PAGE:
There are very few of these printers in the United States right now. They’re primarily over in Europe and the company I think is struggling to keep up with the interest and demand in 3D printers. I can understand why because there are very few 3D printer and software combinations out there that could do this type of work, unless you’re on a very, very high end six figure commercial 3D printer.
Here, we’re talking about a very attainable, probably several thousand dollar FFF 3D printer. I’m excited. I want to use it. This is something I’ve been after for a long time. I think many of you have been as well. Obviously, if you’re a regular listener to the podcast, this is not news to you. I’m very excited that people are finally addressing the need for multicolor image mapping and multicolor 3D printing. It’s still only with two colors right now but hey, you know what, I’ll take it. That goes beyond one color.
3D Print Patents and CMYK+W
As I thought about this, it also was timely and as a segue into some other interesting news that came out in recent weeks in the 3D printing patent world. It really has to do with the subject of multi-color. That is that Microsoft was awarded a patent, that doesn’t mean they’ve applied for it. This is an announcement that it’s been awarded.
The patent number is right out there, it’s 9,434,108. It can be downloaded here in a PDF form. You can check it out yourself.
What this patent is about, somehow Microsoft was awarded a patent which essentially is for an FFF 3D printing system that puts multiple filaments into one nozzle to achieve what they claim is CMYK color printing, similar to what a 2d printer would do.
Now, you’ve got to take that with a big grain of salt, in my opinion. In fact, when you read into the details, what they’re talking about is a CMYKW, adding white into there, which I think is right. I think you’d have to. Basically, cyan, magenta, yellow and black and white 3D printing. In theory, the mixing of cyan, magenta, yellow, black and white would allow you to achieve any color.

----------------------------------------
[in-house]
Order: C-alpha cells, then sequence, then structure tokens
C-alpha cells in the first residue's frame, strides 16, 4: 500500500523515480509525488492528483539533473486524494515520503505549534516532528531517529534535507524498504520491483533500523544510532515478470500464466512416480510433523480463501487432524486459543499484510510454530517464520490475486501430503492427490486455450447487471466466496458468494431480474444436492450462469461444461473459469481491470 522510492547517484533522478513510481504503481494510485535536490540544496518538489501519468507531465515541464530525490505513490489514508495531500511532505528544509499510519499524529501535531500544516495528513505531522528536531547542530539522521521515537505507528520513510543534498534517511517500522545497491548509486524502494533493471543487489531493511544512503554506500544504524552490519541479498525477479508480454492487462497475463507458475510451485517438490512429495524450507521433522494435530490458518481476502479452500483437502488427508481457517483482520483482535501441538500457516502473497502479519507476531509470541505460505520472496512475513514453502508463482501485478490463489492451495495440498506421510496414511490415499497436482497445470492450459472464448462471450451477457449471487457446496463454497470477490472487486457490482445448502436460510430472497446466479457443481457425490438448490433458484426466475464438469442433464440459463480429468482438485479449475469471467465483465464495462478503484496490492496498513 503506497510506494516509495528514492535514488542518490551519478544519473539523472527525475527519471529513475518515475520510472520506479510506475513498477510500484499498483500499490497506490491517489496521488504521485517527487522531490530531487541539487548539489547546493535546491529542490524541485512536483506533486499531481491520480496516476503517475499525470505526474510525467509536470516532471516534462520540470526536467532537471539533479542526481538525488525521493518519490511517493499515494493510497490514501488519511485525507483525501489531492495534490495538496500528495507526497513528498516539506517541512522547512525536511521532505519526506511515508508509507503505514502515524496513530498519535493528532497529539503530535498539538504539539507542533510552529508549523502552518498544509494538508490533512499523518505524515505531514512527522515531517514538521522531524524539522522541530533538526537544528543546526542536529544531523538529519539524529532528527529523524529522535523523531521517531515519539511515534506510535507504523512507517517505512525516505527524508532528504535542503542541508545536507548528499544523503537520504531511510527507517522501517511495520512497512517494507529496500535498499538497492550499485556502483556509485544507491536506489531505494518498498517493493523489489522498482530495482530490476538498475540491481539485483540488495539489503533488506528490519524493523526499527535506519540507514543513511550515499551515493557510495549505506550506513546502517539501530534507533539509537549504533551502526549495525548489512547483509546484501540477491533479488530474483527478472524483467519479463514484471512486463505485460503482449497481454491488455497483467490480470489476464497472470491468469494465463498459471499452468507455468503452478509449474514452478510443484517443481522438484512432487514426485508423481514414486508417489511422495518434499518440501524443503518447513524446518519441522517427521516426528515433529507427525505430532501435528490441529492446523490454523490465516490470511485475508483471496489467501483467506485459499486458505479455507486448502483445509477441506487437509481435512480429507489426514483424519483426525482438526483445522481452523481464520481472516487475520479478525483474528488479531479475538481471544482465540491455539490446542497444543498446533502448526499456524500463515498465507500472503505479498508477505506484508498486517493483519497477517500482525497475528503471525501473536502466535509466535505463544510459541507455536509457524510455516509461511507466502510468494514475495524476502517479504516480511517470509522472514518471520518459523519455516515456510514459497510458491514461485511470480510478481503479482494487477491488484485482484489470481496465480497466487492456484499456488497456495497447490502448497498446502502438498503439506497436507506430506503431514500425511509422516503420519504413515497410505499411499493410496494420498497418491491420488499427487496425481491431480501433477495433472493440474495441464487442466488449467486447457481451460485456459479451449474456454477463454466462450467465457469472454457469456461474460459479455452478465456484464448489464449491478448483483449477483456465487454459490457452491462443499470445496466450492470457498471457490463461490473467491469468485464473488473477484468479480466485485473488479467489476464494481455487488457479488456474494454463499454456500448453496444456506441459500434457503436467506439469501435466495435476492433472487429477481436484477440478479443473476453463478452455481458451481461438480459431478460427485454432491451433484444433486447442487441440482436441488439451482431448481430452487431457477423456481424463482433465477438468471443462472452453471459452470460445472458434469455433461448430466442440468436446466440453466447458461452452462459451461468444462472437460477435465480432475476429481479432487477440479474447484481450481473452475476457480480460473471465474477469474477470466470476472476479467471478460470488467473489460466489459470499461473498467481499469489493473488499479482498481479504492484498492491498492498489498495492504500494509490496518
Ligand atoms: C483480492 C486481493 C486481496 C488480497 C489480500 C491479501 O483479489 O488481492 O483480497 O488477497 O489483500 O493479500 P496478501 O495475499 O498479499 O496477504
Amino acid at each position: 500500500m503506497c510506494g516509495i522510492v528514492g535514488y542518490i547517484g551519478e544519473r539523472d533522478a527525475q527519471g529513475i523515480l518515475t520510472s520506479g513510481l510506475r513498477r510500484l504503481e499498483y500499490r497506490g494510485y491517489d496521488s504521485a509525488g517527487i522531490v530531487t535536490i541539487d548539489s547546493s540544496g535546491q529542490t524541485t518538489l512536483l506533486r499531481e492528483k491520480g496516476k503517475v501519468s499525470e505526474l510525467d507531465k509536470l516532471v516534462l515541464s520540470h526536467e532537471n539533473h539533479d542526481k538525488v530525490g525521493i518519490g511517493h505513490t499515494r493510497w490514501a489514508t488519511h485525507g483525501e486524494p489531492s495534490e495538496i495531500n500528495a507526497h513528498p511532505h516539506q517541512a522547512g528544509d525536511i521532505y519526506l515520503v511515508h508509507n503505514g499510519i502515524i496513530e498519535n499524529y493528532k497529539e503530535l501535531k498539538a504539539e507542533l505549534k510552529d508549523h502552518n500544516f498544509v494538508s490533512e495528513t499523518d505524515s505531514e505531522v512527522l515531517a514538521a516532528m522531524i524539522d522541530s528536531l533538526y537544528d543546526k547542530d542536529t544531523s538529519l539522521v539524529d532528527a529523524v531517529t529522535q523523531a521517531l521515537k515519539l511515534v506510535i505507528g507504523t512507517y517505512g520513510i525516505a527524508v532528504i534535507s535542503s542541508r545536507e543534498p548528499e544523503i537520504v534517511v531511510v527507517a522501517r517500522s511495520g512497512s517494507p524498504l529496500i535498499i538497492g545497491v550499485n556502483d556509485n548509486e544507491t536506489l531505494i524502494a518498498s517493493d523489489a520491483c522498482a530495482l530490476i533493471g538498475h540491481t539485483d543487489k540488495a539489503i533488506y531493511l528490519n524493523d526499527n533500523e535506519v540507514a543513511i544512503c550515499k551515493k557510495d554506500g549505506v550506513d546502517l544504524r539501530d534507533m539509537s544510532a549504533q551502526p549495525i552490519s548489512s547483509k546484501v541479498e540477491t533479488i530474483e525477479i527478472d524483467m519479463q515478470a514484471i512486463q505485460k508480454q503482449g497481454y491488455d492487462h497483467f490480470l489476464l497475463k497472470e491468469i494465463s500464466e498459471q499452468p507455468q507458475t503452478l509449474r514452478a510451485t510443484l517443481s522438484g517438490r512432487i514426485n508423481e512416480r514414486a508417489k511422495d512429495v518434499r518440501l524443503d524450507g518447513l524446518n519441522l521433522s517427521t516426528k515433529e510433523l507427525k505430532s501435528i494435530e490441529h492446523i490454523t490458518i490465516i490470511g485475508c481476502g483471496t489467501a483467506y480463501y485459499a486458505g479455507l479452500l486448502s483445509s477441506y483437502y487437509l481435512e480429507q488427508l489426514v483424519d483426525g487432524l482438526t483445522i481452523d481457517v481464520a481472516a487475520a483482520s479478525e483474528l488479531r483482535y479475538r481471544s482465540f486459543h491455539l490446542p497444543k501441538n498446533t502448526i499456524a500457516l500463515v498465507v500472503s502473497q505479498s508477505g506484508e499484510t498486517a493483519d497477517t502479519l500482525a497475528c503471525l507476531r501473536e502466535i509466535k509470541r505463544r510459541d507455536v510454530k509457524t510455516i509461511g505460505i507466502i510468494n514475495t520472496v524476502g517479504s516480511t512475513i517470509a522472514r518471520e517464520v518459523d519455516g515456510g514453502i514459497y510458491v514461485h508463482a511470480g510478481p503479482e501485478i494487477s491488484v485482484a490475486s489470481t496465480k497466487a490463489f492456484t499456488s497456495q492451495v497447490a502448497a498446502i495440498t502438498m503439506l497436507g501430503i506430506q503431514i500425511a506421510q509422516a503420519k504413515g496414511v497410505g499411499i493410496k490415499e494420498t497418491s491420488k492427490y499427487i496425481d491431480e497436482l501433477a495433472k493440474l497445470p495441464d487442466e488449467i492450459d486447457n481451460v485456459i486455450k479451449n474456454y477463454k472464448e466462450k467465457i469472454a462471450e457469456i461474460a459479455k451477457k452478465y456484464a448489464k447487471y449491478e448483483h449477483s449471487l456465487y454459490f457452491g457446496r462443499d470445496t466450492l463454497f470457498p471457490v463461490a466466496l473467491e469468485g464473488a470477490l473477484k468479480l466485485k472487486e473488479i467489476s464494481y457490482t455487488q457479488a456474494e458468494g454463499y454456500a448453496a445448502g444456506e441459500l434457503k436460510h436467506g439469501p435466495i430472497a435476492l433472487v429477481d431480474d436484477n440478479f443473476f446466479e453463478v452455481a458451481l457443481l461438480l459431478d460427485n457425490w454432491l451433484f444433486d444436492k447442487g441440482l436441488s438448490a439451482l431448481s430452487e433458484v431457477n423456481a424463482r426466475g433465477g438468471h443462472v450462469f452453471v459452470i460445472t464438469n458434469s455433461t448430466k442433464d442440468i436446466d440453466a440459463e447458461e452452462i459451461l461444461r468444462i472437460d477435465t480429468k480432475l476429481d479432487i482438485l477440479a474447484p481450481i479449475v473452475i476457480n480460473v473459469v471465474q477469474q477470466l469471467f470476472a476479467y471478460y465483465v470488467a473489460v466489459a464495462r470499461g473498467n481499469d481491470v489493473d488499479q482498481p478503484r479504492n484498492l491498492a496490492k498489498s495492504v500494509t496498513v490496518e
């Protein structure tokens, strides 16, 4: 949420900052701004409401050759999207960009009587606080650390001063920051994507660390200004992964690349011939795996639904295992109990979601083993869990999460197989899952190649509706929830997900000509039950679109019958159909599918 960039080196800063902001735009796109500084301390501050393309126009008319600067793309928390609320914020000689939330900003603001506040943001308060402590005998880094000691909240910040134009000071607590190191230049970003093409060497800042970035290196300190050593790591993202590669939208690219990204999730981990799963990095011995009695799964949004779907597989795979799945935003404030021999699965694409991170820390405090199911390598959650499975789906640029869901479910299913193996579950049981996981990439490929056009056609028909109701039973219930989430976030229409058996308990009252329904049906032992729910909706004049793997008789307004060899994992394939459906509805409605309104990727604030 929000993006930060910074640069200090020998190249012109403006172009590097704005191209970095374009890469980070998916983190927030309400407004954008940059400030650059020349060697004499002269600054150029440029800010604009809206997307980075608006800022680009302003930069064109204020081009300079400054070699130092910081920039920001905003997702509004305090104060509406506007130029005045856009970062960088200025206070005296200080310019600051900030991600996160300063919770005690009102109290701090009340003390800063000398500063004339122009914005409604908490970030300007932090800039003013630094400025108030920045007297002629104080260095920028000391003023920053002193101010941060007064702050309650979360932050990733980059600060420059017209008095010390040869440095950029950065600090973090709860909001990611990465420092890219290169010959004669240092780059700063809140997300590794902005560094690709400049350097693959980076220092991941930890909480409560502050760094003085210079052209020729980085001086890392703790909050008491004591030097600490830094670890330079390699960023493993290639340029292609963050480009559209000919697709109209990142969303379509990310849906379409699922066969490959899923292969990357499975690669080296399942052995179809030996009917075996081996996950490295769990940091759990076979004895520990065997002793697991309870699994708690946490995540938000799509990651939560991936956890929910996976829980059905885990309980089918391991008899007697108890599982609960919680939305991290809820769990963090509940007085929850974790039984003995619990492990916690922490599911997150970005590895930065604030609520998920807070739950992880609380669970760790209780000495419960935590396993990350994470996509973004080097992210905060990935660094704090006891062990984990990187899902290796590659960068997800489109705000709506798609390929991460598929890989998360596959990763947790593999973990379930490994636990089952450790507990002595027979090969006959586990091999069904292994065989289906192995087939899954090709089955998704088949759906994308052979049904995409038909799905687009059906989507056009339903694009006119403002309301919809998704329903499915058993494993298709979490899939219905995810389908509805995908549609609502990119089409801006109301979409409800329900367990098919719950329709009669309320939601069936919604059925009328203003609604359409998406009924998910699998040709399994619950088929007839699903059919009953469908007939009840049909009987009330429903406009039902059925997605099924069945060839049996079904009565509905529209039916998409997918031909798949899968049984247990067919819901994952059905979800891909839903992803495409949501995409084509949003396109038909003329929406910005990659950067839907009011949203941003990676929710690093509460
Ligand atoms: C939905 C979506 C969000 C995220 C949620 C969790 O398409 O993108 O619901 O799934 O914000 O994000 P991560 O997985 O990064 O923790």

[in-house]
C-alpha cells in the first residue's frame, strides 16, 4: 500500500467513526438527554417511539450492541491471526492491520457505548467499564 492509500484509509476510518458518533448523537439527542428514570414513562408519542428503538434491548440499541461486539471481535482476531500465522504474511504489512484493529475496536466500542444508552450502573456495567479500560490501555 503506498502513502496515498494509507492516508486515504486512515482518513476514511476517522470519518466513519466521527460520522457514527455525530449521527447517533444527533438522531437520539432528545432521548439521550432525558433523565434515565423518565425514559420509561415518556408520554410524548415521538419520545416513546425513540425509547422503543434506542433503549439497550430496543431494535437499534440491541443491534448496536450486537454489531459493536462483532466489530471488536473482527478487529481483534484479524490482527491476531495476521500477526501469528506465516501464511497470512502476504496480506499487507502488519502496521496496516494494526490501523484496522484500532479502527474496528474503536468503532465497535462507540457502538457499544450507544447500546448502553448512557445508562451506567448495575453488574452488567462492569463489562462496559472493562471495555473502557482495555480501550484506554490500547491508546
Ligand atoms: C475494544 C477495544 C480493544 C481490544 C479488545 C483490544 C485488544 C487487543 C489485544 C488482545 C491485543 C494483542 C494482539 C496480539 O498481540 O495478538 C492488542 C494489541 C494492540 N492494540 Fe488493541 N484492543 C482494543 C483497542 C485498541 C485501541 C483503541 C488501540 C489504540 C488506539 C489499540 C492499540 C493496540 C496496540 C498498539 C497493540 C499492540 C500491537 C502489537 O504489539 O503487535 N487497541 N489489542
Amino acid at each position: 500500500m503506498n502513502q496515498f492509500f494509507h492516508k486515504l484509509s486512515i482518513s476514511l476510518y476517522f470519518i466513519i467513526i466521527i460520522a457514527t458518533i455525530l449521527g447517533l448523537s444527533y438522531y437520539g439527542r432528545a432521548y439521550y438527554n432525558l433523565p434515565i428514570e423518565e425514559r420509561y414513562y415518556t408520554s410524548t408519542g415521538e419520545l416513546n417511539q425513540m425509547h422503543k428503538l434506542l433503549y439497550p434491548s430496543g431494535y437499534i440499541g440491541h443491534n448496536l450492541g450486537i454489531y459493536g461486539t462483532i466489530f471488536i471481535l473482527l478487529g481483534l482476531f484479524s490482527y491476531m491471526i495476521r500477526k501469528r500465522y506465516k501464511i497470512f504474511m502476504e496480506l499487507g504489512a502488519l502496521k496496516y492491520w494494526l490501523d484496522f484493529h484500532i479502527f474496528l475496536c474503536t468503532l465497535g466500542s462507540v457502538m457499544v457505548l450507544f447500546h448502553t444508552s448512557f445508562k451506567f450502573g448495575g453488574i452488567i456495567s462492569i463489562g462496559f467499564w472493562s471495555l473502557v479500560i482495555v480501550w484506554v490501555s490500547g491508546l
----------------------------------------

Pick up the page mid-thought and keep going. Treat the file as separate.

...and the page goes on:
We know from experience, we do firsthand know from experience, in color matching and mixing of plastics, that it is much, much more difficult in reality and practice. I think, in order to truly make this work, you would have to mix more than those colors to get the full color rainbow.
Now, the reality is, if you’re any kind of a designer who has experience in color, you will know that even the CMYK system in 2D printing, inkjet and otherwise, is not capable of achieving every color of the pantone rainbow, that there are gaps in what those base colors can achieve when mixed.
But it’s still very beneficial, you can achieve most of the colors and most things you would print in a 2D inkjet CMYK printer look pretty good. I’m sure that in practice, at some point, mixing multiple filaments will be able to achieve a whole range of colors. That may be very exciting and interesting.
Pigments in plastic are mixed at such a small percentage that sometimes when you mix different plastics together, it ends up becoming brown mud more than a really useful color. It’s not as easy as it seems. I think that it’s easy to think about the capability of mixing all these colors and write a patent application and even get it issued.
Because in case you don’t know, you don’t have to actually prove and have really built the thing that you file a patent application for. You just have to file it and you have to claim that you’re the first one to ever think of it and then you can get the patent issued.
Now, I’ve also read a bunch of the comments on some of the boards on the internet about this patent as it’s been published. People are saying, “Hey, I’ve seen at least five or six different versions of this kind of thing actually done in a real printer for a lot of years now, how can Microsoft get a patent for it?”